DC’s television Arrowverse on The CW, made up of Arrow and The Flash have gotten so big it needs another show. Multiverses and mysticism alike have made Oliver Queen’s urban campaign against crime a real fight for the universe.
Composed of heroes (and villains) from its two shows the Legends of Tomorrow are a de facto Justice League wholly original to TV. With no established comic book continuity to adhere to, the possibilities are wide-open in this Arrowverse expansion pack.
Assembled by the Green Arrow, The Flash, and the gunslinger Rip Hunter (more on him later) to take down the villainous dictator of the future, Vandal Savage, these are the spandex and armor-clad men and women you, devoted Arrowhead or curious channel surfer, will root for in DC’s newest series.
Billionaire genius Ray Palmer is the CEO of Palmer Technologies who has created a powerful super suit that allows him to change size, thus becoming The Atom. He’s basically Tony Stark and Ant-Man in one dude, and he’s played by Brandon Routh who was once Superman, of all people. He was created by Gardner Fox and Gil Kane and first debuted in DC’s Showcase #34 in 1961.
Ray was introduced in Arrow season three as a rival to a penniless Oliver Queen who had sought to regain his family’s company, Queen Consolidated, and lost. But over time he slowly elbowed his way as an unofficial member of Oliver’s crusade, until his presumed death at the end of season three. He was revealed to be alive in season four, and has returned to full health. He’s been positioned as the unofficial leader of the new Legends of Tomorrow, even though Rip Hunter will probably call the shots.
Played by Caity Lotz, Sara Lance was once a bubbly college student sleeping with her sister Laurel’s boyfriend — none other than Oliver Queen — but washes up on the island of Lian Yu. She’s taken in by the League of Assassins and becomes a trained killer. She returns to Starling City in Arrow season two as the vigilante Canary until Thea Queen murdered her in season three while under mind control.
Recently on Arrow, she was resurrected from the Lazarus Pit and restored by Constantine, but the Canary mantle has been officially taken up by Laurel. Now Sara has become the White Canary and has been recruited into the Legends of Tomorrow.
The Black Canary is truly Dinah Laurel Lance, created by writers Robert Kanigher and Carmine Infantino. She first debuted in Flash Comics #86 in 1947. The White Canary, on the other hand, was created during the “Brightest Day” and debuted in Birds of Prey #1 in July 2010 from Gail Simone and Ed Benes.
One of the newer characters introduced, Rip Hunter is a gunslinging time traveler from a futuristic London. He’s arrived to assemble the heroes to become the Legends of Tomorrow and prevent Vandal Savage’s reign of terror in the future.
Rip Hunter first debuted in Showcase #20 in May 1959 by Jack Miller with Ruben Moreira illustrating him.
One of the villains from The Flash, Mick Rory, a.k.a. Heat Wave is one-half of a criminal tag-team with Captain Cold. Together, they possess two high-tech guns they stole from S.T.A.R. Labs that are capable of freezing or burning everything. Guess which one Heat Wave has.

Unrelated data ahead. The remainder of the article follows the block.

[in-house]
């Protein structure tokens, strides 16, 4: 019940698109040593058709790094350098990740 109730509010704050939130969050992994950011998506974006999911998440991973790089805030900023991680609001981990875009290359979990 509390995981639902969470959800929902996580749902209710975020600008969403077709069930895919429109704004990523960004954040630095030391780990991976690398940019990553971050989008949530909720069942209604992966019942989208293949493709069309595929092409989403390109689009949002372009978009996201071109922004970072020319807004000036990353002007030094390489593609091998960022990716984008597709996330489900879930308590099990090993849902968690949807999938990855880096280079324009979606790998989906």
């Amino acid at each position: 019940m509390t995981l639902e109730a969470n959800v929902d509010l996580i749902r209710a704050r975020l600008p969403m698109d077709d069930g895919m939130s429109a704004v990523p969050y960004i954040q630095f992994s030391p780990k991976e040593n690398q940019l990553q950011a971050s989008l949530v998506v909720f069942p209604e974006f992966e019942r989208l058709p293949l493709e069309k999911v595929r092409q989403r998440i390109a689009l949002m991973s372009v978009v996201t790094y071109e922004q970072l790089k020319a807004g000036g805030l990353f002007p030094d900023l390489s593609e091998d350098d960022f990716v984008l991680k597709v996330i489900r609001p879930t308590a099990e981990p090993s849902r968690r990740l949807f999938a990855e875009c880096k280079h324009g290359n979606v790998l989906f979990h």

He’s portrayed by Dominic Purcell who gained recognition from his starring role in Prison Break, and first appeared in Flash #140 in 1963 from writer John Broome.
Leonard Snart grew up in a rough household with a father who turns on his officer duties to become a criminal. Leonard himself enters a life of crime at an early age to support his sister Lisa, and it’s the only life he’s ever known.
After stealing the “cold” gun from S.T.A.R. Labs, he becomes Captain Cold (but calls himself just Cold) and a regular enemy of Barry Allen. Although recruited by Weather Wizard to take down Flash in the midseason finale, he tips off Barry as a thank you for saving his sister, further cementing his turn to ambiguous anti-hero from a comical villain.
Captain Cold was introduced in Showcase #20 in 1957 from John Broome. In The Flash and Legends of Tomorrow, he’s portrayed by Dominic Purcell’s Prison Break co-star Wentworth Miller.
Unique in that he’s always been two people at once, Firestorm is both Professor Martin Stein (Broadway veteran Victor Garber) and the once-promising college football prospect Jefferson “Jax” Jackson (Franz Drameh). Basically DC’s answer to the Human Torch of the Fantastic Four, you can read up on our summary of the Firestorm character.
Firestorm first blazed onto DC Comics in Firestorm, the Nuclear Man #1 in 1978 from Gerry Conway and Al Milgrom.
Kendra Saunders has just realized she’s not who she thought she was. In this year’s crossover of Arrow and The Flash, Kendra learns she is the reincarnated Egyptian princess Chay-Ara.
When in danger, Kendra’s warrior identity presents itself along with massive wings that enable her to fly. She adopts the name Hawkgirl, and her centuries-long blood feud with Vandal Savage compels her to join the Legends of Tomorrow.
Originally Shiera Sanders Hall in the comic books, Hawkgirl debuted in Flash Comics #1 in January 1940 from writer Gardner Fox and artist Dennis Neville. She’s played by actress Ciara Renée in the Arrowverse, first showing up in a cameo in the season one finale of The Flash.
A hunky Egyptian prince — even though actor Falk Hentschel is German — Khufu is also fated to reincarnate with Chay-Ara throughout time and thought he was Carter Hall until his revelation came first (and offscreen).
Possessing similar powers as Hawkgirl, Khufu has become Hawkman and during the Arrow and The Flash two-parter teaches Kendra to embrace her true identity. It’s rocky, but eventually she comes around. Hawkman was also created by Fox and Neville and debuted within the same issue as Hawkgirl.
Legends of Tomorrow premieres January 21st on The CW.